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Narratives of African American Art and Identity

Edward Mitchell Bannister

Untitled (Landscape with Pond) , c. 1876

Oil on canvas

7.75" x 11.75"


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Untitled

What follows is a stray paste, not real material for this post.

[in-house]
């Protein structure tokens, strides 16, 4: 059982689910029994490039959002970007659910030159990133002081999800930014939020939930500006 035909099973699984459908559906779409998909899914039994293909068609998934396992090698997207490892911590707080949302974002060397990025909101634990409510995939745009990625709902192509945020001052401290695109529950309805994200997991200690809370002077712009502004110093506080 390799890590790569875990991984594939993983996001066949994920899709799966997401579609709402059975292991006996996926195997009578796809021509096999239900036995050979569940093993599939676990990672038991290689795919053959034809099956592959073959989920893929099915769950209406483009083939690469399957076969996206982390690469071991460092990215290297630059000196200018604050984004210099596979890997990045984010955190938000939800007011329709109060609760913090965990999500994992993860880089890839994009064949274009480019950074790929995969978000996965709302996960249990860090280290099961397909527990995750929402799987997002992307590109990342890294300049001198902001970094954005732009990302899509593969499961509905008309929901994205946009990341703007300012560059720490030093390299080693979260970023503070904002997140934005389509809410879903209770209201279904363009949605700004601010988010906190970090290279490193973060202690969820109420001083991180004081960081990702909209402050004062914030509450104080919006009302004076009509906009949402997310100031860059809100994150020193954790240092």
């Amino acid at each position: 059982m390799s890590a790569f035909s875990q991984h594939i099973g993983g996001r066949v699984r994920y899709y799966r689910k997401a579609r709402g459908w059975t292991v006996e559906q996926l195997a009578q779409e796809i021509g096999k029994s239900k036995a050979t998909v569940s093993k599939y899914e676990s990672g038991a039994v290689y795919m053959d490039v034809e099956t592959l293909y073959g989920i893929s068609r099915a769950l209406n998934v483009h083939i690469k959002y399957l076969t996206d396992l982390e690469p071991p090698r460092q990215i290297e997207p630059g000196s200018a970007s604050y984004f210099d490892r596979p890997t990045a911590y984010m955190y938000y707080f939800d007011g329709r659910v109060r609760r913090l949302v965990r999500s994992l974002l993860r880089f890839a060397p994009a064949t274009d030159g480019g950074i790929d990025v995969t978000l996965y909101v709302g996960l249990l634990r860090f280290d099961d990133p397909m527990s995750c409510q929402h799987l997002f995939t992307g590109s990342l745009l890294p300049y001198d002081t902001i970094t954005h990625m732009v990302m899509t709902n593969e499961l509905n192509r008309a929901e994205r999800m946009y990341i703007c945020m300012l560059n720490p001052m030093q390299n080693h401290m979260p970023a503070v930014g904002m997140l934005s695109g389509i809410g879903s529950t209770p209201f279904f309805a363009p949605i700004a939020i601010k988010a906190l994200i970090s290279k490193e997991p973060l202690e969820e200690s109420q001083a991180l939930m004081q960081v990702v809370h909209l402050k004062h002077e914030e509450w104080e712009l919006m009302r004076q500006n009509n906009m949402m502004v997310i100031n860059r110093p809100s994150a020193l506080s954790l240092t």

Edward Mitchell Bannister won his first significant recognition when his large landscape Under the Oaks won a first-prize medal at the 1876 Philadelphia Centennial Exhibition. Bannister had by this time established himself in both Massachusetts and Rhode Island as an accomplished landscape painter. His works were favorably reviewed; Under the Oaks had been sold for a considerable amount of money even before it was hung at the Exposition. Although that work has been lost since the turn of the century, other works from this period survive to give us a sense of Bannister's artistic explorations of these years. Bannister is often described as a Barbizon painter and indeed created many works in that tradition. Under the Oaks was likened by one reviewer to the English painter John Constable's work; another 1876 landscape, Oak Trees (National Museum of American Art), is a meticulously painted static landscape quite unlike this Untitled (Landscape with Pond), which attests to another aspect of his work. A number of works in this style combine a tactile attention to thickly applied paint on canvas with a loose, Impressionistic brushstroke that begins to dissolve the forms. These works often study the resonant effects of light on water, a subject Bannister returns to again and again throughout his career. The cloud-filled sky glowing with color reflects as well the artist's lifelong fascination with the effects of weather and time of day in the New England landscape.   A. L. C.

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